Cube Stereo 160 C:62 SL review£3,299.00

Could this German thoroughbred be a bit of a square?

BikeRadar score2.5/5Find prices on Bicycle Blue Book

There’s’ no denying the Stereo’s race-winning pedigree. At the hands of Nico Lau and Greg Callaghan, it’s seen its fair share of EWS success. But when you look at the geometry, it appears Cube struggles to think outside the box.

My 22in Stereo 160 (the biggest in the range) has a tight 1,215mm wheelbase; cramped 448mm reach, and a steep 66-degree head angle. You might imagine that this makes it as agile as an eel in the corners. That’s not what I found.

Stifling stem

The wheelbase is a tight 1,215mm
The wheelbase is a tight 1,215mm

The 60mm stem fitted to my bike actually made the steering lazier than the other two bikes. In back-to-back cornering tests, I found myself getting high-sided and running wide in quickly alternating turns. The long stem has a huge effect on how lively and agile the bike feels in the turns, making the Cube turn lazily despite the short wheelbase and low bottom bracket.

The short reach/long stem combo also affects the Stereo’s ability to tackle steep, technical terrain. Even with the bars at their maximum height (which didn’t help with that cornering agility), I occasionally felt that over-the-bar offs were practically inevitable when confronted with deep holes and steep steps. The narrow 760mm bar doesn’t help here.

A shorter stem would help in solving both of these issues, but there’s a catch. The short reach already feels a bit cramped on flatter terrain and climbs. Another solution would be to size up, but the Cube’s very high stand-over prevents this. The bottom line is that the short and tall geometry is designed around a frustratingly long stem. That’s a shame, because the rest of the bike is impressive.

The 60mm stem makes for some very lazy steering
The 60mm stem makes for some very lazy steering

At first, the rear suspension wanted to plough through all of its travel too easily, but the largest available volume spacer in the Fox Float DPS shock solved this. The result was a gradual, supportive ramp-up to match the fork, which I set up with two tokens.

The Cube has a very supple suspension feel, remaining impressively active, especially under braking. The Pike fork may be a bit long in the tooth, but the 650b version is hardly lacking stiffness. The updated RC Charger Damper feels just as supple and supportive as the more expensive RCT3 version, and a whole lot smoother than the Yari. Together with the high volume and supple Fat Albert tyres, this resulted in a comfy, smooth and well-damped ride, holding speed well through rough terrain.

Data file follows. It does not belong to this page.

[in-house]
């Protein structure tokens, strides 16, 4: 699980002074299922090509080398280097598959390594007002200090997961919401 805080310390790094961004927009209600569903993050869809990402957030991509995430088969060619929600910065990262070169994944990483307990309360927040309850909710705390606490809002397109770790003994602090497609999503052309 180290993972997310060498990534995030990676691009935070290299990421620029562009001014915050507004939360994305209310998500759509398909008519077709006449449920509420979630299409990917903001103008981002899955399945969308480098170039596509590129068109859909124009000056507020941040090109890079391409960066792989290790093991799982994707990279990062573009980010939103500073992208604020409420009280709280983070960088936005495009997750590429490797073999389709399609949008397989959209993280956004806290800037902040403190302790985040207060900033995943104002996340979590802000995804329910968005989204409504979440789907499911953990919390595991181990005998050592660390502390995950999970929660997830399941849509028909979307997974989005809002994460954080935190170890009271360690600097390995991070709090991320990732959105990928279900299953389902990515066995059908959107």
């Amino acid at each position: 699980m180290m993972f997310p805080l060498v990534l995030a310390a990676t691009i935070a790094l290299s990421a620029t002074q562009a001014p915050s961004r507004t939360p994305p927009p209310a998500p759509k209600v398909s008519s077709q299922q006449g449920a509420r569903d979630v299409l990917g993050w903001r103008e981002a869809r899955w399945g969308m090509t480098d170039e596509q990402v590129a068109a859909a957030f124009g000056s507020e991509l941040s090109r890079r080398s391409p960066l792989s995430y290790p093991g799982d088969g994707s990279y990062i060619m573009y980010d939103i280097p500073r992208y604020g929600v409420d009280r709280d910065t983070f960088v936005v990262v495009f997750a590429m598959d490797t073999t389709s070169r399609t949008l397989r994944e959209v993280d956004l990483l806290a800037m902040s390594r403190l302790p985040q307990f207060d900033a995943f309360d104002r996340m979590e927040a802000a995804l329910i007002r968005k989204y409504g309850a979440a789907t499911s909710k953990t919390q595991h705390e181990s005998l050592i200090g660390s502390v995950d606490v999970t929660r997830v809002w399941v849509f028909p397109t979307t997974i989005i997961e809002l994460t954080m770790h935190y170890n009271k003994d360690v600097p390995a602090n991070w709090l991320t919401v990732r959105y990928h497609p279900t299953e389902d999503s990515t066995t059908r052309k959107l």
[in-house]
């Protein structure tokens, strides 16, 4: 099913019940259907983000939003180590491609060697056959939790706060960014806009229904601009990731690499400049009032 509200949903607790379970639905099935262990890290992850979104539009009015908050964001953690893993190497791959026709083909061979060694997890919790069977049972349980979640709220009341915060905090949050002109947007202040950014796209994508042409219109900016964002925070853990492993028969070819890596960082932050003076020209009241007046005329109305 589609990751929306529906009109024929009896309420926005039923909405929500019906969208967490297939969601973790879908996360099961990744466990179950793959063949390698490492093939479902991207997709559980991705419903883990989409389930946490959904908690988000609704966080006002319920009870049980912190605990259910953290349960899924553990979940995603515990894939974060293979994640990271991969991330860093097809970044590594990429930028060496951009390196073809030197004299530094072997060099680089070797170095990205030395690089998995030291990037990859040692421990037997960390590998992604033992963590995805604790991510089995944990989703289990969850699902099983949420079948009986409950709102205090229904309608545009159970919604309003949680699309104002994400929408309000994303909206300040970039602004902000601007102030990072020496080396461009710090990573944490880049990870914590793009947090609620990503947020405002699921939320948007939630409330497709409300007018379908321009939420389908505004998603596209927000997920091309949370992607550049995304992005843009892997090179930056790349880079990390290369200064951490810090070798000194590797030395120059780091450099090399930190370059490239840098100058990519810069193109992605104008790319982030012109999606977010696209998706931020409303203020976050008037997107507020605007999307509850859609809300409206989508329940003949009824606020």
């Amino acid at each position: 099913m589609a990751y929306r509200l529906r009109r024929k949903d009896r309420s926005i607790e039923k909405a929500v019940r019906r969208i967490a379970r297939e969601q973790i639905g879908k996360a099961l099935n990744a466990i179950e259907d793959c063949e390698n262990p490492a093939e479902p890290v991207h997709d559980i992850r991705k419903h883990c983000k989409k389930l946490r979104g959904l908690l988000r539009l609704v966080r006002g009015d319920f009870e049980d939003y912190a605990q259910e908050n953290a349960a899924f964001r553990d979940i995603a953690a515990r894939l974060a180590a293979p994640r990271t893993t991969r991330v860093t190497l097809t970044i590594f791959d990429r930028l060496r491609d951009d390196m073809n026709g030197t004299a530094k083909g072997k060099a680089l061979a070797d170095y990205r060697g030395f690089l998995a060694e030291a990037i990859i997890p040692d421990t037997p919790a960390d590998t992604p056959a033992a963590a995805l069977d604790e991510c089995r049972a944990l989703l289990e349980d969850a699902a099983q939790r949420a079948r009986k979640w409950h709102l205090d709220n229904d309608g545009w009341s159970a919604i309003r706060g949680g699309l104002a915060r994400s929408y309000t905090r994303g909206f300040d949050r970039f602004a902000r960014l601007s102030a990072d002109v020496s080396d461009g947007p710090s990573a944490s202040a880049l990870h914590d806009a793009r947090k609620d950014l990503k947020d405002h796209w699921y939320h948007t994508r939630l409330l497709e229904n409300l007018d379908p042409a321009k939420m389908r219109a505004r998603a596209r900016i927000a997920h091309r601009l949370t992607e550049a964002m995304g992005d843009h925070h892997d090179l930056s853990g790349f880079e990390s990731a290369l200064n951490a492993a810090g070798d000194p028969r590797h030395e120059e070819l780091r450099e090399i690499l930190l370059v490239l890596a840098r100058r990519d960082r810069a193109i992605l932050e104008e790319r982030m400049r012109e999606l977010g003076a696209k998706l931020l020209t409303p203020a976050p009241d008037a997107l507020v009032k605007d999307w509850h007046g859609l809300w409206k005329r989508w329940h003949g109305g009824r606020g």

Even with the huge volume spacer installed, mid-stroke was slightly lacking when compared to the Mondraker, so I often used the medium compression mode for more aggressive riding. Due to its lack of a piggyback, the otherwise superb Fox DPS shock suffered from heat build up, causing rebound speeds to speed up throughout the stroke on long runs.

The Fat Albert tyres are comfy but puncture easily
The Fat Albert tyres are comfy but puncture easily

Social climber

The carbon frame and weight-conscious spec keeps it very light at just 27.7lb in this, the largest size. More importantly, it’s got a steep effective seat angle at 76 degrees. This puts you in a comfy and efficient position for attacking, rather than enduring steep, seated efforts with good traction and less fatigue. Though the short reach feels a little cramped even with a 60mm stem.

In contrast to the Orange Alpine 6, the Cube has relatively little anti-squat, so it bobs slightly when pedalling out of the saddle — though there is a lock-out. SRAM’s X1 gearing is also wider-ranging and noticeably crisper when shifting than the SLX and NX equipment of its peers.

The brakes performed poorly in the gritty Scottish conditions
The brakes performed poorly in the gritty Scottish conditions

Brakes are Guide R with the old style calipers. These have performed well in the past, but in the gritty Scottish conditions they were poor, with too much dead stroke and little power.

Nevertheless, when tackling the kind of terrain that a 160mm bike should be used for, the Cube is sadly flawed. The steep head angle, short reach and long stem make it awkward in the turns and a handful on steep, rocky terrain.

The Fat Albert tyres are puncture prone and slippery in the wet. I’d also prefer a piggyback shock and standard, non-bolted Maxle axle. It’s a lightweight and comfy bike, but doesn’t have the geometry or the spec to exploit the travel or match its enduro pedigree.

This article was originally published in What Mountain Bike magazine.

Seb Stott

Technical Writer, UK
Seb is a geeky technical writer for BikeRadar, as well as MBUK and What Mountain Bike magazines. Seb's background in experimental physics allows him to pick apart what's really going on with mountain bike components. Years of racing downhill, cross-country and enduro have honed a fast and aggressive riding style, so he can really put gear to the test on the trails, too.
  • Age: 24
  • Height: 192cm/6'3"
  • Weight: 85Kg/187 lbs
  • Waist: 86cm / 34in
  • Chest: 107cm / 44in
  • Discipline: Mountain
  • Preferred Terrain: Steep!
  • Current Bikes: Focus Sam 3.0, Kona Process 111, Specialized Enduro 29 Elite
  • Dream Bike: Mondraker Crafty with Boost 29" wheels, a 160mm fork and offset bushings for maximum slackness.
  • Beer of Choice: Buckfast ('Bucky' for short)
  • Location: Bristol, UK

Related Articles

Back to top